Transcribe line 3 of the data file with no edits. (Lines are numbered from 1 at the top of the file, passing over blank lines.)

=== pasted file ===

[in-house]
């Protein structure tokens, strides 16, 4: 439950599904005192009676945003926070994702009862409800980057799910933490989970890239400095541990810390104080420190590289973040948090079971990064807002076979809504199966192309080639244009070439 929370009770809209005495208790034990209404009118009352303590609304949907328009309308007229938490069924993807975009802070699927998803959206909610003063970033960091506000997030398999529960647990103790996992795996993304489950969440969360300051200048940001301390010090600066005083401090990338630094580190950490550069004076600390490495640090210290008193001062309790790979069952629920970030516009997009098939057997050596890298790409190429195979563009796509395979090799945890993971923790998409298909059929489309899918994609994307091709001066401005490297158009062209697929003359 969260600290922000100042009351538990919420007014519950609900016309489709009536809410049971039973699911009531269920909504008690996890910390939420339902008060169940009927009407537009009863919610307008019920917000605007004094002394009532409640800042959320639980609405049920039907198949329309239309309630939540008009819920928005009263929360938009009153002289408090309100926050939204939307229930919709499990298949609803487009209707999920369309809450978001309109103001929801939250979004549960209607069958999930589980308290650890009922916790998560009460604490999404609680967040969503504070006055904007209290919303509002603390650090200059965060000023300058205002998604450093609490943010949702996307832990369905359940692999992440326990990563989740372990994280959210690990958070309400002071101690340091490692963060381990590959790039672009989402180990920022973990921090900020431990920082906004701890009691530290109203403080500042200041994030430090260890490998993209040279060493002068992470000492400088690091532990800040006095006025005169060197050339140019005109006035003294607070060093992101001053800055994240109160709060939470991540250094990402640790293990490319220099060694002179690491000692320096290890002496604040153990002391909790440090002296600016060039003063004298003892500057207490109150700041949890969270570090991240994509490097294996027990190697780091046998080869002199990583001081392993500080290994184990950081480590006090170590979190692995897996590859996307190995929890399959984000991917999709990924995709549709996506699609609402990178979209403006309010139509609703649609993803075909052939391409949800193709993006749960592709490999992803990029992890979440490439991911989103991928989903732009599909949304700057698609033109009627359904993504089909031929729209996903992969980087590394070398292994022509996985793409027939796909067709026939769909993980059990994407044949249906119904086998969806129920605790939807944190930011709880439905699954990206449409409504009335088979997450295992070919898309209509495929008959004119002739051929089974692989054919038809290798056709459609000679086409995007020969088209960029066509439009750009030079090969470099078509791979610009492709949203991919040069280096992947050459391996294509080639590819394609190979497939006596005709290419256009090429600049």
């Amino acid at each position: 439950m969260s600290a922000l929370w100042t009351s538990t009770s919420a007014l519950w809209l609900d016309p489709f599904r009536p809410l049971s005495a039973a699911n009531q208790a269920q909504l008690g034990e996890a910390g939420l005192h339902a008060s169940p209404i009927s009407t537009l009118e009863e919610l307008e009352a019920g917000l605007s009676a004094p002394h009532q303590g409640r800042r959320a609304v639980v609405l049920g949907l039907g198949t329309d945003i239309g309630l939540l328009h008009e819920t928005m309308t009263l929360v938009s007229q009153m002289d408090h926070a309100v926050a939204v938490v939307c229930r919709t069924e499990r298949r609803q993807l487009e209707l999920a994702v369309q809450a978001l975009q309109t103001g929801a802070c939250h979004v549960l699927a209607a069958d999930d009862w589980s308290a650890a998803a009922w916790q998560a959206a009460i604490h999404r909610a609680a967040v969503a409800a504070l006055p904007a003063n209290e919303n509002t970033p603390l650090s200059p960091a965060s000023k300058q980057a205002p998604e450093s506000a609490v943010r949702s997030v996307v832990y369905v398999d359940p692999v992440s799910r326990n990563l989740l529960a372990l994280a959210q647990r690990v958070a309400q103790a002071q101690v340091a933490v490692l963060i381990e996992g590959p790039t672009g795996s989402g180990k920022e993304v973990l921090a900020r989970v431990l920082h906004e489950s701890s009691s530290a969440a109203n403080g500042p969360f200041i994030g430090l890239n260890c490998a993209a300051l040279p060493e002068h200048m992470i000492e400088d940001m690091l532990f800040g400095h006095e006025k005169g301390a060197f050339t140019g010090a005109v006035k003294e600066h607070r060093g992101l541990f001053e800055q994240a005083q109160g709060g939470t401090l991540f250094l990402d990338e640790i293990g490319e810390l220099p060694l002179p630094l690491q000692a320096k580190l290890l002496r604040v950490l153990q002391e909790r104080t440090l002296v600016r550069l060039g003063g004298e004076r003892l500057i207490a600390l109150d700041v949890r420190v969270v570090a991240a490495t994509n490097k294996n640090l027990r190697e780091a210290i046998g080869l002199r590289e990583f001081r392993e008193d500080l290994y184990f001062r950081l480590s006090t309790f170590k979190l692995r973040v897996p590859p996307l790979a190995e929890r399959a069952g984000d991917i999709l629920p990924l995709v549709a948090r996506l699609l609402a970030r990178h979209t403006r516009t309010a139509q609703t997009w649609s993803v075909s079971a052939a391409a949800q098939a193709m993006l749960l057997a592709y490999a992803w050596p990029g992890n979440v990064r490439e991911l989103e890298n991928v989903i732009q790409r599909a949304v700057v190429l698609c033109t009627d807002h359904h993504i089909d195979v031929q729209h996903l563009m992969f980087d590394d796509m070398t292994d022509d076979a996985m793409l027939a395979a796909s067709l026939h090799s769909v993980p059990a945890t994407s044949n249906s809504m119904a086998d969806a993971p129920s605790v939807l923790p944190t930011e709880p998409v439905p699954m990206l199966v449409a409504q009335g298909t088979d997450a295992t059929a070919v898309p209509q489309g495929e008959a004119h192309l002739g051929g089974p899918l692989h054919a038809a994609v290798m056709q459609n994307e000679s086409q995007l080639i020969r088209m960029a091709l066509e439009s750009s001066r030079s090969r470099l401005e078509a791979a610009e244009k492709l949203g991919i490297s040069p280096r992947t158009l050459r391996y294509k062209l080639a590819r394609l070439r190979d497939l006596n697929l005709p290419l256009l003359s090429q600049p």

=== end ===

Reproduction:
């Amino acid at each position: 439950m969260s600290a922000l929370w100042t009351s538990t009770s919420a007014l519950w809209l609900d016309p489709f599904r009536p809410l049971s005495a039973a699911n009531q208790a269920q909504l008690g034990e996890a910390g939420l005192h339902a008060s169940p209404i009927s009407t537009l009118e009863e919610l307008e009352a019920g917000l605007s009676a004094p002394h009532q303590g409640r800042r959320a609304v639980v609405l049920g949907l039907g198949t329309d945003i239309g309630l939540l328009h008009e819920t928005m309308t009263l929360v938009s007229q009153m002289d408090h926070a309100v926050a939204v938490v939307c229930r919709t069924e499990r298949r609803q993807l487009e209707l999920a994702v369309q809450a978001l975009q309109t103001g929801a802070c939250h979004v549960l699927a209607a069958d999930d009862w589980s308290a650890a998803a009922w916790q998560a959206a009460i604490h999404r909610a609680a967040v969503a409800a504070l006055p904007a003063n209290e919303n509002t970033p603390l650090s200059p960091a965060s000023k300058q980057a205002p998604e450093s506000a609490v943010r949702s997030v996307v832990y369905v398999d359940p692999v992440s799910r326990n990563l989740l529960a372990l994280a959210q647990r690990v958070a309400q103790a002071q101690v340091a933490v490692l963060i381990e996992g590959p790039t672009g795996s989402g180990k920022e993304v973990l921090a900020r989970v431990l920082h906004e489950s701890s009691s530290a969440a109203n403080g500042p969360f200041i994030g430090l890239n260890c490998a993209a300051l040279p060493e002068h200048m992470i000492e400088d940001m690091l532990f800040g400095h006095e006025k005169g301390a060197f050339t140019g010090a005109v006035k003294e600066h607070r060093g992101l541990f001053e800055q994240a005083q109160g709060g939470t401090l991540f250094l990402d990338e640790i293990g490319e810390l220099p060694l002179p630094l690491q000692a320096k580190l290890l002496r604040v950490l153990q002391e909790r104080t440090l002296v600016r550069l060039g003063g004298e004076r003892l500057i207490a600390l109150d700041v949890r420190v969270v570090a991240a490495t994509n490097k294996n640090l027990r190697e780091a210290i046998g080869l002199r590289e990583f001081r392993e008193d500080l290994y184990f001062r950081l480590s006090t309790f170590k979190l692995r973040v897996p590859p996307l790979a190995e929890r399959a069952g984000d991917i999709l629920p990924l995709v549709a948090r996506l699609l609402a970030r990178h979209t403006r516009t309010a139509q609703t997009w649609s993803v075909s079971a052939a391409a949800q098939a193709m993006l749960l057997a592709y490999a992803w050596p990029g992890n979440v990064r490439e991911l989103e890298n991928v989903i732009q790409r599909a949304v700057v190429l698609c033109t009627d807002h359904h993504i089909d195979v031929q729209h996903l563009m992969f980087d590394d796509m070398t292994d022509d076979a996985m793409l027939a395979a796909s067709l026939h090799s769909v993980p059990a945890t994407s044949n249906s809504m119904a086998d969806a993971p129920s605790v939807l923790p944190t930011e709880p998409v439905p699954m990206l199966v449409a409504q009335g298909t088979d997450a295992t059929a070919v898309p209509q489309g495929e008959a004119h192309l002739g051929g089974p899918l692989h054919a038809a994609v290798m056709q459609n994307e000679s086409q995007l080639i020969r088209m960029a091709l066509e439009s750009s001066r030079s090969r470099l401005e078509a791979a610009e244009k492709l949203g991919i490297s040069p280096r992947t158009l050459r391996y294509k062209l080639a590819r394609l070439r190979d497939l006596n697929l005709p290419l256009l003359s090429q600049p």